Elliott Stanley continues with part 2 of his recent Canadian hockey experience, the Quebec Major Junior Hockey League..

The Quebec Major Junior Hockey League makes up one third of the Canadian Hockey League. ‘The Q’, as it is often known, is to North Eastern Canada what the OHL is to Ontario. Teams are scattered across Quebec, Nova Scotia, New Brunswick, Prince Edward Island and a single outfit provides the only non-Canadian franchise in the American state of Maine.
Legends such as Mario Lemieux, Patrick Roy and most recently Sidney Crosby learnt their stuff on the ice pads of the QMJHL. However, perhaps more relevant to those of us who practice our religion at Lower Parliament Street was a guy who may not have been a name to rival those Hall of Famers who have graced ‘The Q’, but in our world is a legend in every sense of the word, more on him later.
Whilst visiting Canada’s capital, Ottawa, we made the short trip across the Ottawa River to the city of Gatineau. The two cities, so close together, are surprisingly distinct, with the Ontario-Quebec border running slap down the middle of the aforementioned Ottawa River which separates the two. We were headed for a Tuesday evening game between the local Gatineau Olympiques and the Mooseheads of Halifax at the Robert Guertin Arena.
The Robert Guertin Arena is everything that the GM Centre, visited two nights previous, isn’t. A rickety old place that, from the outside, looks more like a warehouse than a hockey arena, the Robert Guertin filled me with a sense of ‘old school hockey’. Tight corridors led into the bowl of wooden seats offering leg room that made the dingles’ home arena seem like stretching out in Emirates Business Class. The steep seating practically hovers over the ice and despite being two rows from the back it felt like the ice was within touching distance.
Announcements at Olympiques home games are made in double quick time as they are made twice, once in English preceded by the native French. The announcements and advertisements were also deafeningly loud and the atmosphere decidedly more vociferous than the family orientated experience down in Oshawa. Almost constant chanting and shouts of some sort accompanied the battle on the ice.
The game itself was another see-saw affair. Gatineau took the lead with 9:47 on the clock however a late period equaliser and a further strike just 25 seconds into the second period saw the Mooseheads begin to find their way, and they started the third period 3-2 ahead. A two goal lead 4:25 into the third was as good as it got for the boys from Halifax, who were now facing Maxime Clermont standing between the pipes for Gatineau.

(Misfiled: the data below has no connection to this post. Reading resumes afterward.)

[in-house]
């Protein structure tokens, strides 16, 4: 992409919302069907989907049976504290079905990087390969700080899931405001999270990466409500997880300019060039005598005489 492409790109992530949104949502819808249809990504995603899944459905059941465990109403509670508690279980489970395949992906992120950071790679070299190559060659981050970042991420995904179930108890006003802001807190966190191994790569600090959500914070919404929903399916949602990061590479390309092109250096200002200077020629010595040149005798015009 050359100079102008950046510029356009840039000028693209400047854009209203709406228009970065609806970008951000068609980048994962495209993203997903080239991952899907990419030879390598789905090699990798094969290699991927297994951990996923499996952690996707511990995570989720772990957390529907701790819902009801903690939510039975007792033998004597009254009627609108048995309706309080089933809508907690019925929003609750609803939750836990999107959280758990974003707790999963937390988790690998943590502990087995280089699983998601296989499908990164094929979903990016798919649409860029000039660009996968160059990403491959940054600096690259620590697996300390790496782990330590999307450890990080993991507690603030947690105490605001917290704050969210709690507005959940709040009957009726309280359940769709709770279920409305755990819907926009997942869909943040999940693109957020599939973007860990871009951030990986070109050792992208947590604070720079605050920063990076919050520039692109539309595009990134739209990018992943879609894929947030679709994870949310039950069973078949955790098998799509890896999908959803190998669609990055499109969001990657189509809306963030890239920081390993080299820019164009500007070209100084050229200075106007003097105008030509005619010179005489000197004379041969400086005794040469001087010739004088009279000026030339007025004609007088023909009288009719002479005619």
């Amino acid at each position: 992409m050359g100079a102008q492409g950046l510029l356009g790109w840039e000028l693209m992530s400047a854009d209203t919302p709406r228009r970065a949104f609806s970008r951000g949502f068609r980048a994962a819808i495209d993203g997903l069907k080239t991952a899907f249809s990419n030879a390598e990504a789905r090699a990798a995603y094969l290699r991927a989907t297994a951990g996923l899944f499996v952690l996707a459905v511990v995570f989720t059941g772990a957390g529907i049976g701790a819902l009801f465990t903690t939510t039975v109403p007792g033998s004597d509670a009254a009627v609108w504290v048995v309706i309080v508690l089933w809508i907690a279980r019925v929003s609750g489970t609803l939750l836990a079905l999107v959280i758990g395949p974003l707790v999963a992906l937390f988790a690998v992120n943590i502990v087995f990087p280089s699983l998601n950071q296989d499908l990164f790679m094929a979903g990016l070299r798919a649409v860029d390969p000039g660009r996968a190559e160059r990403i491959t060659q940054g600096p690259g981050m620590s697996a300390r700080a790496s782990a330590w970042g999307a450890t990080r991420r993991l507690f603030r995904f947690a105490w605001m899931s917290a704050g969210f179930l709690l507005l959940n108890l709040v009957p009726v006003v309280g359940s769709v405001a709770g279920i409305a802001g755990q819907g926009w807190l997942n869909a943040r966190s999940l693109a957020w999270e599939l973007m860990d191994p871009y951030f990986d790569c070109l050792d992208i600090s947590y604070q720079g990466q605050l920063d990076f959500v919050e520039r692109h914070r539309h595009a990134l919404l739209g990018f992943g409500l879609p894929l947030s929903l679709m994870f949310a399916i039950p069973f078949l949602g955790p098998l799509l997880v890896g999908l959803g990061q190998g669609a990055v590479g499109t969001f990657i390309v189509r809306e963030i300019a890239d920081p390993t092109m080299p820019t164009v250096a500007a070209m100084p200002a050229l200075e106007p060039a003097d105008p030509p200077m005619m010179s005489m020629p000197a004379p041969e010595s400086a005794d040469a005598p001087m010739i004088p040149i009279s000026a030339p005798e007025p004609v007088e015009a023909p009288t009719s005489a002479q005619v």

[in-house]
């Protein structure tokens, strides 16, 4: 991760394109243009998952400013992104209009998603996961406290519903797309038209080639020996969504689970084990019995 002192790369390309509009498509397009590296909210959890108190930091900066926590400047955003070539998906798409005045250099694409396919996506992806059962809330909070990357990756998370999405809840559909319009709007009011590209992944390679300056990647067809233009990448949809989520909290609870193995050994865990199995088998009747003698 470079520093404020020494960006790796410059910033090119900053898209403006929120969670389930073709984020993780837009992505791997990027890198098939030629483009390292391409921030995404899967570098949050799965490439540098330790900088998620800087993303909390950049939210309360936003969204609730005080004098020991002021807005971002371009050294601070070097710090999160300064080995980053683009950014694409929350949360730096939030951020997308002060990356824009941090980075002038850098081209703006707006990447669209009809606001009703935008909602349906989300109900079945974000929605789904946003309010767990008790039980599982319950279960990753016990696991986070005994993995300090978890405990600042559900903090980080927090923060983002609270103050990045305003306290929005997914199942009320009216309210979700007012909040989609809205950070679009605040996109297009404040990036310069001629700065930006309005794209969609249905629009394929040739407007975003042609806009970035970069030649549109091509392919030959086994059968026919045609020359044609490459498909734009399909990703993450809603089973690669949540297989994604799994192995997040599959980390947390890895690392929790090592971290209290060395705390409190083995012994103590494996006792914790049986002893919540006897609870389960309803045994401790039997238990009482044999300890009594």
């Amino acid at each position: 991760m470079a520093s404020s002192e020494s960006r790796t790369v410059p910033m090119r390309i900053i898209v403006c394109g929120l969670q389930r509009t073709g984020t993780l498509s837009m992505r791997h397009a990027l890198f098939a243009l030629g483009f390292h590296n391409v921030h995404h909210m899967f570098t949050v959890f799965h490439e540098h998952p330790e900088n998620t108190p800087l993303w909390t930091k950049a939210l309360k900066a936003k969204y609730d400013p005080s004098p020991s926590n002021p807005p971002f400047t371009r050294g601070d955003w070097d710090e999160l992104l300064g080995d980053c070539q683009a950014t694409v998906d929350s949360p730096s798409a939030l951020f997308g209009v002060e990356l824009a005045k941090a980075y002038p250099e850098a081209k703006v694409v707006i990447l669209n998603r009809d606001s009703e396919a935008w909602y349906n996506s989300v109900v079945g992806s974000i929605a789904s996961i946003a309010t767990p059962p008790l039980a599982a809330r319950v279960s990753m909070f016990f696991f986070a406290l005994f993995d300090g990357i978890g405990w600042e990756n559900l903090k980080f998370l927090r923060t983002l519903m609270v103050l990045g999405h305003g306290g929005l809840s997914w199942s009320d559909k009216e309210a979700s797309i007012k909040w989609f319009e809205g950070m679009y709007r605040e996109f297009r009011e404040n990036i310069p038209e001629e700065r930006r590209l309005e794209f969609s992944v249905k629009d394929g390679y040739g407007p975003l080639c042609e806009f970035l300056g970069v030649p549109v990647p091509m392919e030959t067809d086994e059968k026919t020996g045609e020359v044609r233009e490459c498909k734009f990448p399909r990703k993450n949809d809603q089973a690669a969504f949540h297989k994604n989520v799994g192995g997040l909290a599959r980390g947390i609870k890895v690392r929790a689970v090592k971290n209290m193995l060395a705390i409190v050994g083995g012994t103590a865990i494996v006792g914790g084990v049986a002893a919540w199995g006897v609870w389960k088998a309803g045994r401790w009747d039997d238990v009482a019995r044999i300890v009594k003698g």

Clermont, who will hit the age of 18 on new year’s eve, is highly regarded by many in North America and is expected to be snapped up early in next year’s NHL entry draft. Clermont made his QMJHL debut at only 15, the youngest player ever to wear the Olympiques uniform. The only disappointment was that we did not get to see an arguably even brighter prospect as Mathieu Corbeil-Theriault played second fiddle to Joël Grondin in the Halifax net.
As the locals got restless their side clicked into gear and crashed in four without reply, interspersed with two excellent toe to toe battles; the second of which was one of the best fights I’ve seen for some time between Linden Bahm of the Mooseheads and Nicolas Boyer of the Olympiques.
A late powerplay effort from the Mooseheads meant the game finished tighter in statistics than it was on the balance of play. The two teams posted a combined powerplay conversion percentage of over 57% and they certainly showed a considerable amount of ruthlessness when they had the man advantage.
All in all I thoroughly enjoyed everything about my first QMJHL game; it is genuinely a pleasure to visit a rink where sightlines are superb yet the stench of history and tradition seep from every inch of the building. When I discovered our trip to Ottawa did not coincide with any Senators games I was slightly disappointed however on reflection I’m glad I got the chance to sample something slightly different. This was real, raw hockey the way the Canadians love to see it played.
So, back to the earlier mention of a local legend; and the link between the Olympiques and our very own Panthers. Prior to being renamed in 2003 the team took the name of the small area of Gatineau within which they play, Hull. On 1st June 1981 the 4th round draft pick (35th overall) of the Hull Olympiques was a certain Paul Adey. A young Adey went on to ice 145 times for the Olympiques registering 237 points before he moved on to the Shawinigan Cataractes to record a further 98 points in just 62 games. I don’t think I need to include his Panthers stats.
Knowing just how much of an impact a player who graced the ice of the Robert Guertin Arena had on the history of my beloved Panthers just added to the romance of my first sample of junior hockey in Quebec. I can only reiterate what a great experience this was and urge anyone visiting Ottawa to make the effort to take in a game at this historic and atmospheric rink, who knows, you may see the next Sidney Crosby or, better still, you might see the next Paul Adey!

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